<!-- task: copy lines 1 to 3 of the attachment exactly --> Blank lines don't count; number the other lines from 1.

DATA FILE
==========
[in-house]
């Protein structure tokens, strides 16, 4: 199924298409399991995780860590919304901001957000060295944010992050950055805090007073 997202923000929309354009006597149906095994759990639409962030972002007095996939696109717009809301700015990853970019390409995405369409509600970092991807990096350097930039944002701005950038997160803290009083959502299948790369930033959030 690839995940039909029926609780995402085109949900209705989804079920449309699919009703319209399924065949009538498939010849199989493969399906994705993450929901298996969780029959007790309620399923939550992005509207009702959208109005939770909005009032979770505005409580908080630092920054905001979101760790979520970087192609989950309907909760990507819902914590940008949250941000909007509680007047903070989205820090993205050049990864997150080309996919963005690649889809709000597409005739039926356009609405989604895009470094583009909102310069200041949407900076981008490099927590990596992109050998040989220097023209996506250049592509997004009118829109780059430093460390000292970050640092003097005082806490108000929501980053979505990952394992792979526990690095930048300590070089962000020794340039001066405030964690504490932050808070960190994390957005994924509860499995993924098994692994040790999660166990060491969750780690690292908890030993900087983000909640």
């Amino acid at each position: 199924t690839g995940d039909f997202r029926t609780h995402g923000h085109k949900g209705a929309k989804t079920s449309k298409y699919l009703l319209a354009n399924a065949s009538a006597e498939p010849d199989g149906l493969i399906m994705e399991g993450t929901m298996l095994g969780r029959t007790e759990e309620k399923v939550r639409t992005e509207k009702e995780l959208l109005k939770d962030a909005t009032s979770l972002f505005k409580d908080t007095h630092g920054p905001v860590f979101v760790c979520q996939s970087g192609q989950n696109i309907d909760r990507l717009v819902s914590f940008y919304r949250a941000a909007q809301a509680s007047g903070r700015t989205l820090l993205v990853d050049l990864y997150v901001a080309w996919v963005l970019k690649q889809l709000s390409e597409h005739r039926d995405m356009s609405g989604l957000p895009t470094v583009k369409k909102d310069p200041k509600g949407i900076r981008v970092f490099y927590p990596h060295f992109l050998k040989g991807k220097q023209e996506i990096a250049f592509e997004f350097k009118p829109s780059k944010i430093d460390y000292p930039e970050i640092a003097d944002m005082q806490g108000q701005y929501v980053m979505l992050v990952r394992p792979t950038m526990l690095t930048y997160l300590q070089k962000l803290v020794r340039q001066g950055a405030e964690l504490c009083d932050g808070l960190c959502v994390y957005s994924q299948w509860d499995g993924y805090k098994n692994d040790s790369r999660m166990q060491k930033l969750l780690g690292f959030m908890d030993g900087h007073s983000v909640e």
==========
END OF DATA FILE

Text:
[in-house]
């Protein structure tokens, strides 16, 4: 199924298409399991995780860590919304901001957000060295944010992050950055805090007073 997202923000929309354009006597149906095994759990639409962030972002007095996939696109717009809301700015990853970019390409995405369409509600970092991807990096350097930039944002701005950038997160803290009083959502299948790369930033959030 690839995940039909029926609780995402085109949900209705989804079920449309699919009703319209399924065949009538498939010849199989493969399906994705993450929901298996969780029959007790309620399923939550992005509207009702959208109005939770909005009032979770505005409580908080630092920054905001979101760790979520970087192609989950309907909760990507819902914590940008949250941000909007509680007047903070989205820090993205050049990864997150080309996919963005690649889809709000597409005739039926356009609405989604895009470094583009909102310069200041949407900076981008490099927590990596992109050998040989220097023209996506250049592509997004009118829109780059430093460390000292970050640092003097005082806490108000929501980053979505990952394992792979526990690095930048300590070089962000020794340039001066405030964690504490932050808070960190994390957005994924509860499995993924098994692994040790999660166990060491969750780690690292908890030993900087983000909640």
């Amino acid at each position: 199924t690839g995940d039909f997202r029926t609780h995402g923000h085109k949900g209705a929309k989804t079920s449309k298409y699919l009703l319209a354009n399924a065949s009538a006597e498939p010849d199989g149906l493969i399906m994705e399991g993450t929901m298996l095994g969780r029959t007790e759990e309620k399923v939550r639409t992005e509207k009702e995780l959208l109005k939770d962030a909005t009032s979770l972002f505005k409580d908080t007095h630092g920054p905001v860590f979101v760790c979520q996939s970087g192609q989950n696109i309907d909760r990507l717009v819902s914590f940008y919304r949250a941000a909007q809301a509680s007047g903070r700015t989205l820090l993205v990853d050049l990864y997150v901001a080309w996919v963005l970019k690649q889809l709000s390409e597409h005739r039926d995405m356009s609405g989604l957000p895009t470094v583009k369409k909102d310069p200041k509600g949407i900076r981008v970092f490099y927590p990596h060295f992109l050998k040989g991807k220097q023209e996506i990096a250049f592509e997004f350097k009118p829109s780059k944010i430093d460390y000292p930039e970050i640092a003097d944002m005082q806490g108000q701005y929501v980053m979505l992050v990952r394992p792979t950038m526990l690095t930048y997160l300590q070089k962000l803290v020794r340039q001066g950055a405030e964690l504490c009083d932050g808070l960190c959502v994390y957005s994924q299948w509860d499995g993924y805090k098994n692994d040790s790369r999660m166990q060491k930033l969750l780690g690292f959030m908890d030993g900087h007073s983000v909640e």